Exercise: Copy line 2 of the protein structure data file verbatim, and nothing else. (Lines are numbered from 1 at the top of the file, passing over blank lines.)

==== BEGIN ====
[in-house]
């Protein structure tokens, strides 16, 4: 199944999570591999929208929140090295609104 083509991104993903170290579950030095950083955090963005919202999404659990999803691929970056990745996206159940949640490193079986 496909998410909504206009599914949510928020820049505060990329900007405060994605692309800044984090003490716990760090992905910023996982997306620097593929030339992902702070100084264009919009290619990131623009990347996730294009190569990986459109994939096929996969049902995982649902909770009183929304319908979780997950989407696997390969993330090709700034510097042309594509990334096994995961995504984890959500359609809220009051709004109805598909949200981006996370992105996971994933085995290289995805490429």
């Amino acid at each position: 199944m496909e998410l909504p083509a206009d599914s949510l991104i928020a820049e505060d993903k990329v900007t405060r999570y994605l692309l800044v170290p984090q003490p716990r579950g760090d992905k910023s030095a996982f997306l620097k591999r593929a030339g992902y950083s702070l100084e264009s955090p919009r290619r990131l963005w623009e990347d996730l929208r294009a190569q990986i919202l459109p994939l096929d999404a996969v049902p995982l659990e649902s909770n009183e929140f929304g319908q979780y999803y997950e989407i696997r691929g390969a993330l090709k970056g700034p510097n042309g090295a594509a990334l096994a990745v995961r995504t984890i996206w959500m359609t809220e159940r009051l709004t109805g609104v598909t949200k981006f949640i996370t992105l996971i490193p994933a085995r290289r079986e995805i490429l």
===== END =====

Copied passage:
């Protein structure tokens, strides 16, 4: 199944999570591999929208929140090295609104 083509991104993903170290579950030095950083955090963005919202999404659990999803691929970056990745996206159940949640490193079986 496909998410909504206009599914949510928020820049505060990329900007405060994605692309800044984090003490716990760090992905910023996982997306620097593929030339992902702070100084264009919009290619990131623009990347996730294009190569990986459109994939096929996969049902995982649902909770009183929304319908979780997950989407696997390969993330090709700034510097042309594509990334096994995961995504984890959500359609809220009051709004109805598909949200981006996370992105996971994933085995290289995805490429």